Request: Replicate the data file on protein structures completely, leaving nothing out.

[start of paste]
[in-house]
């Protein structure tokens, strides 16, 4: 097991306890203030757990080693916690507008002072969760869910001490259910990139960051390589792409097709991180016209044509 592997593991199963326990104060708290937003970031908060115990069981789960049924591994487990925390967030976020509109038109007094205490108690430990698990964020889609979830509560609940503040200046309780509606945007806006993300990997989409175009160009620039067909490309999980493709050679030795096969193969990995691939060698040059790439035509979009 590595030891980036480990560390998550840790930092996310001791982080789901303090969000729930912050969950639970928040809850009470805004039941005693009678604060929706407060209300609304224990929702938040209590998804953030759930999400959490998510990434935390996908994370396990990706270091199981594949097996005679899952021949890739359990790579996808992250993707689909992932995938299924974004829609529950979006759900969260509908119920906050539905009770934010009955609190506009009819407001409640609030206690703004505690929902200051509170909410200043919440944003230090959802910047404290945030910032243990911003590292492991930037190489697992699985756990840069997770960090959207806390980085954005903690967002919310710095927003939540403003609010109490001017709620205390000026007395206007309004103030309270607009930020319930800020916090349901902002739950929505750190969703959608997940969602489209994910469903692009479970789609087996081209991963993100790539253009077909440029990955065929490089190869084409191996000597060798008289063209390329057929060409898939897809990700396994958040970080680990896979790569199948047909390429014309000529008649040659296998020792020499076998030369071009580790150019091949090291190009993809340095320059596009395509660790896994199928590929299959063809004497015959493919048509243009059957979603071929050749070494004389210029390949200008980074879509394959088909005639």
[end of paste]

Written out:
[in-house]
């Protein structure tokens, strides 16, 4: 097991306890203030757990080693916690507008002072969760869910001490259910990139960051390589792409097709991180016209044509 592997593991199963326990104060708290937003970031908060115990069981789960049924591994487990925390967030976020509109038109007094205490108690430990698990964020889609979830509560609940503040200046309780509606945007806006993300990997989409175009160009620039067909490309999980493709050679030795096969193969990995691939060698040059790439035509979009 590595030891980036480990560390998550840790930092996310001791982080789901303090969000729930912050969950639970928040809850009470805004039941005693009678604060929706407060209300609304224990929702938040209590998804953030759930999400959490998510990434935390996908994370396990990706270091199981594949097996005679899952021949890739359990790579996808992250993707689909992932995938299924974004829609529950979006759900969260509908119920906050539905009770934010009955609190506009009819407001409640609030206690703004505690929902200051509170909410200043919440944003230090959802910047404290945030910032243990911003590292492991930037190489697992699985756990840069997770960090959207806390980085954005903690967002919310710095927003939540403003609010109490001017709620205390000026007395206007309004103030309270607009930020319930800020916090349901902002739950929505750190969703959608997940969602489209994910469903692009479970789609087996081209991963993100790539253009077909440029990955065929490089190869084409191996000597060798008289063209390329057929060409898939897809990700396994958040970080680990896979790569199948047909390429014309000529008649040659296998020792020499076998030369071009580790150019091949090291190009993809340095320059596009395509660790896994199928590929299959063809004497015959493919048509243009059957979603071929050749070494004389210029390949200008980074879509394959088909005639």